I just finished a week in China, including three days at the World Economic Forum's "Summer Davos" in Dalian. The WEF established this event with three key ideas in mind: the shift of economic and political power to the south and east, the rise of "new champion" companies from emerging markets, and the increasing importance of sustainability.
Five years on, these trends continue to shape our world. And while this was widely understood in Dalian, Washington appears to be willfully ignoring our growing environmental problems. But wishing them away doesn't make the problems disappear. The picture of our deteriorating climate is still the truth, and apparently it is still inconvenient.
Both major political parties are at fault here: Democrats are backtracking from environmental commitments, and many Republicans are questioning the scientific consensus on climate change. Both parties have taken major steps backward from positions taken before the recession hit. In doing so, they are ignoring or denying the facts, which shows us that we have a problem:
• The summer ice melt in the Arctic this year is close to surpassing the previous record from 2007, with a clear, 30-year trend of thinning ice.
• The National Oceanic and Atmospheric Administration recently reported that temperatures have been above 20th century averages for the last 142 months.
• In 2011, the United States has experienced a record 10 weather-related catastrophes costing more than U.S. $1 billion.
One would think that with the evidence of climate change progressing -- and costing the U.S. economy real money -- Washington would redouble its efforts to take action. But in recent weeks, we have seen precisely the opposite. Just this month, President Obama ordered the Environmental Protection Agency (EPA) to withdraw planned regulations requiring lower ozone levels. In a parallel move, the EPA itself delayed announcement of regulations on greenhouse gas emissions, though this may be a matter of timing rather than policy reversal. On the other side of the aisle, most Republican presidential candidates have rejected or questioned the scientific consensus that climate change is happening and is caused by human activity.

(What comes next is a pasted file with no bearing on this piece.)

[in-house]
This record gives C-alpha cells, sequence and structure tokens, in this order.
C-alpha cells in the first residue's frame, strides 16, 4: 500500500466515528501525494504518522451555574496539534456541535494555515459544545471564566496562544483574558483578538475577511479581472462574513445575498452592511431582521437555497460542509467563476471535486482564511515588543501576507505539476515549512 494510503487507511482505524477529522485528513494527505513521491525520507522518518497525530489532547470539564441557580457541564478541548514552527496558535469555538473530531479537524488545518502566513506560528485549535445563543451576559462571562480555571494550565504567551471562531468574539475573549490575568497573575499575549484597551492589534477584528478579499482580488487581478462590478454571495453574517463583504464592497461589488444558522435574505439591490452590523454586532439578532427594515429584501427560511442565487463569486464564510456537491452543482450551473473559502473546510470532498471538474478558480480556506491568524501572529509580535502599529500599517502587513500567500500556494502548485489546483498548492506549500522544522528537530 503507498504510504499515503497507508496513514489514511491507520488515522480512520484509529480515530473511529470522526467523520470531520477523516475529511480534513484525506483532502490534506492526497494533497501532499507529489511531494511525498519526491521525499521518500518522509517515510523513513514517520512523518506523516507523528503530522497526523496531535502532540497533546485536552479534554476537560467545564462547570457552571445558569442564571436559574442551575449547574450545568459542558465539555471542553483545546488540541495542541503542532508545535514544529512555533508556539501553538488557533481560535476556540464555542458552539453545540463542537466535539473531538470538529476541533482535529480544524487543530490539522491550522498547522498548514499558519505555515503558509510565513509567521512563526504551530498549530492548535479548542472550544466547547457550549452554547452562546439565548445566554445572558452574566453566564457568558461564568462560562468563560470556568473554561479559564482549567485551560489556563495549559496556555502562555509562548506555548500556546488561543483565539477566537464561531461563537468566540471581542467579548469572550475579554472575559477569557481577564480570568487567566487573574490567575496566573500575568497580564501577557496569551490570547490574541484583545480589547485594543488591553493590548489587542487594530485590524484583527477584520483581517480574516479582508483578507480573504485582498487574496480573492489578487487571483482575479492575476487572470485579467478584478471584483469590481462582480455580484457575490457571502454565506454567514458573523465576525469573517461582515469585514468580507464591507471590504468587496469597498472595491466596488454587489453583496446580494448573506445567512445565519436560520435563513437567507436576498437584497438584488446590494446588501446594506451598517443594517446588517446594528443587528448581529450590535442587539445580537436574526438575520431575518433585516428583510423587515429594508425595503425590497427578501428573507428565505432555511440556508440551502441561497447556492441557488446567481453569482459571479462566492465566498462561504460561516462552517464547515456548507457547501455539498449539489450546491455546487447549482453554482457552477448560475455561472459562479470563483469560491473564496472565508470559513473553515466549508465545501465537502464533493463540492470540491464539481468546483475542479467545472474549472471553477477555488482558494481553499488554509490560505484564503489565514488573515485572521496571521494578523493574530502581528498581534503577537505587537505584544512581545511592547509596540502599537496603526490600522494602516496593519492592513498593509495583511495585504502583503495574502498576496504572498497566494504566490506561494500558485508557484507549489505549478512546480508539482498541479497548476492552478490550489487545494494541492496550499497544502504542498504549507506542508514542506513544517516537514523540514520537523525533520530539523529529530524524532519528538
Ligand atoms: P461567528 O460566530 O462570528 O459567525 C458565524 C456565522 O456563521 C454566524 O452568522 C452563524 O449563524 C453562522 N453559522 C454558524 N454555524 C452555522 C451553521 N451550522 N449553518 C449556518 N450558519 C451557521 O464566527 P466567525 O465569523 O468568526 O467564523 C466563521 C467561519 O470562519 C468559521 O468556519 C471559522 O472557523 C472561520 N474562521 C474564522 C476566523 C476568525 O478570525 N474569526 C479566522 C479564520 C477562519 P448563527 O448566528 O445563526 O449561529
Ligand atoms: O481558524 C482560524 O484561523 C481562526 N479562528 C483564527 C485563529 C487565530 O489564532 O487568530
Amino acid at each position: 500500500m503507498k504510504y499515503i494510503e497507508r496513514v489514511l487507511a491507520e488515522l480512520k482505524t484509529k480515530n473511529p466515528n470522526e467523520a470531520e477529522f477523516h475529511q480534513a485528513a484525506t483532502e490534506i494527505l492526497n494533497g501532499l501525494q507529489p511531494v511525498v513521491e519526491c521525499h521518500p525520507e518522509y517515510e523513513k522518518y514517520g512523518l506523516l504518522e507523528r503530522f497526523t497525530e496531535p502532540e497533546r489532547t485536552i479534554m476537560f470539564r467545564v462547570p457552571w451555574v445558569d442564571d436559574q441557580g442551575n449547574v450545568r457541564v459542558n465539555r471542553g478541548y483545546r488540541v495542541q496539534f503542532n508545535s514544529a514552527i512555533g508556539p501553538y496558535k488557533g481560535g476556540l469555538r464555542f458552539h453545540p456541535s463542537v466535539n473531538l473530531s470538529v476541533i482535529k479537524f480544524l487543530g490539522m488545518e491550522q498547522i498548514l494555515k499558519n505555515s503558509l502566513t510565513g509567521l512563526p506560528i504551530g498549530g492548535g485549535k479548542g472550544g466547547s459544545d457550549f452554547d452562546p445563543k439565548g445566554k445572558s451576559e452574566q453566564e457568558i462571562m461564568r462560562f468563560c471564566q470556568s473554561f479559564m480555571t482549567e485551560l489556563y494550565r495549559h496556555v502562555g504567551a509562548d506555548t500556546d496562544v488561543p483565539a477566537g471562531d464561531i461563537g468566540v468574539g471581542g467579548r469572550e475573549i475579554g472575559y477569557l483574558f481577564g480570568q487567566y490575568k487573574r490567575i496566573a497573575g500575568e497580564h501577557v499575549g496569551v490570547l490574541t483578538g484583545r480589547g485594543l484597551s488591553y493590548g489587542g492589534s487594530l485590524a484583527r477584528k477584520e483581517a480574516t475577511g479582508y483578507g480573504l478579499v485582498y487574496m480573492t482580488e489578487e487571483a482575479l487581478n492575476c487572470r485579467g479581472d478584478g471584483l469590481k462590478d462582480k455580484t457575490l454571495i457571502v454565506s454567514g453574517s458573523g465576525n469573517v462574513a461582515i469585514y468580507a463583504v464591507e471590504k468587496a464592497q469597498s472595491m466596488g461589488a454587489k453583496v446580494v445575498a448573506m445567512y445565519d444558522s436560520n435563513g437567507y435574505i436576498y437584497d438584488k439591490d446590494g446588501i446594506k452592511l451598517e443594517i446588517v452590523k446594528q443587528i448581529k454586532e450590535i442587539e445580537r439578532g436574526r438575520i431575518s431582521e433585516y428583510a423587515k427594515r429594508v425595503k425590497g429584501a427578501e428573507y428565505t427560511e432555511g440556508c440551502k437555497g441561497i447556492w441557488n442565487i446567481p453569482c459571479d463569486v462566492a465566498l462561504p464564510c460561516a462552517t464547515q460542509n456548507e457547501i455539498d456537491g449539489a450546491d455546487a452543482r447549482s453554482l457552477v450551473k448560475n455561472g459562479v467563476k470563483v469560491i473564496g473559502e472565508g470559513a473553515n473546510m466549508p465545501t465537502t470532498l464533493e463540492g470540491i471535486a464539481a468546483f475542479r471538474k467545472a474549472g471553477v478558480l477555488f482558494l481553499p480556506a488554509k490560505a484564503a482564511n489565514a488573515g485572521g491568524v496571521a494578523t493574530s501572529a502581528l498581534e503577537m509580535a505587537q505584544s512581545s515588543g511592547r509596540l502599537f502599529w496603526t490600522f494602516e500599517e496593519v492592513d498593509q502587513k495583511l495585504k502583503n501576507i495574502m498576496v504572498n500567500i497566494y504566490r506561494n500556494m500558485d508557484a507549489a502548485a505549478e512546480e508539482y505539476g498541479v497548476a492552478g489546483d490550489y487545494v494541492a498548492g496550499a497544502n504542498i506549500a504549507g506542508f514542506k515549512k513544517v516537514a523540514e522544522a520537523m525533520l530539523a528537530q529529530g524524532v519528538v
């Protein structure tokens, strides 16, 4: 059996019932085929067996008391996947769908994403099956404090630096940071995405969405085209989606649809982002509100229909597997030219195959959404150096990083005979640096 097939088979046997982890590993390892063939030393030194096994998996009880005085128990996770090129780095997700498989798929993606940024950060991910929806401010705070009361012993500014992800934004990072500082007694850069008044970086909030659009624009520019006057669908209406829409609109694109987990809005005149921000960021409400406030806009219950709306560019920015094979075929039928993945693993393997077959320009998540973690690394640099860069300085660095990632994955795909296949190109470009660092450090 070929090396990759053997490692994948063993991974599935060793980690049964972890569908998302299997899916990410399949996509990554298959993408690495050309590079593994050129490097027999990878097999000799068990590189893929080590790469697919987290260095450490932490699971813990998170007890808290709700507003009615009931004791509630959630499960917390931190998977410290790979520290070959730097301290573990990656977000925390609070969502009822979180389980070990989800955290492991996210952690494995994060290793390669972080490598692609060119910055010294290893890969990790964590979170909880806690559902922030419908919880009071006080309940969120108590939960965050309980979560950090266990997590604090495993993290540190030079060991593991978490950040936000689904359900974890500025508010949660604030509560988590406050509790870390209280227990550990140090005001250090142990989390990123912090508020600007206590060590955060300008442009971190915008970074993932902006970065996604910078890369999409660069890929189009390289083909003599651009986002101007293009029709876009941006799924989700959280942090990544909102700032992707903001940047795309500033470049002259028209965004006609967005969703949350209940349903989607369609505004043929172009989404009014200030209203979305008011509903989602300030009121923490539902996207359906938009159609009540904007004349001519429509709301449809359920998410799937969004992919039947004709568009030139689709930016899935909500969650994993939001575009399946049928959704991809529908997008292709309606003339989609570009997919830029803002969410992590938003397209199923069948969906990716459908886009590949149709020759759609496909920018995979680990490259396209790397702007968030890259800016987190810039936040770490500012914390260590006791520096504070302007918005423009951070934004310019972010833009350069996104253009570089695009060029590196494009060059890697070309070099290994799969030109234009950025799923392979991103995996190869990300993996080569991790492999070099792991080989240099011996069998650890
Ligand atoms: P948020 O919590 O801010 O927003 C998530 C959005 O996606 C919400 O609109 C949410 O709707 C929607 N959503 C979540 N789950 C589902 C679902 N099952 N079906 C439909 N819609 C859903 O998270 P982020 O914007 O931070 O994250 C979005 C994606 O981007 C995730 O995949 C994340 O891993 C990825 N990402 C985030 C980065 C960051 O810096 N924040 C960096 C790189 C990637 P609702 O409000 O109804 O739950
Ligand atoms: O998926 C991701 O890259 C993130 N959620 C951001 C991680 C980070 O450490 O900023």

The U.S. government seems to have succumbed to the argument that regulations are "job-killers." This is an apparent reaction to an economy that's stuck in neutral, and an effort to prioritize economic growth over any other objectives.
In fact, fresh polling data show that the American public has grown more convinced that man-made climate change is real: A recent Reuters/Ipsos poll reports that of the 83 percent of the Americans who believe the Earth is warming, 71 percent think it's happening at least in part due to human activity. Reports that the recession has dented this attitude appear to be overstated, or perhaps reversed following the string of weather-related disasters hitting the United States in 2011.
The biggest climate-related disaster right now may well be Washington's inaction. It is failing to take a forward-looking approach to climate and energy, a challenge that will be with us long after the current economic problems have passed. It is also reinforcing a sense that the United States is no longer leading, or shaping our collective future. This means the United States is squandering both its soft power and its hard power. More importantly, it means global solutions are less likely to happen: U.S. inaction provides an easy excuse for others not to act. And that's the least convenient truth of all.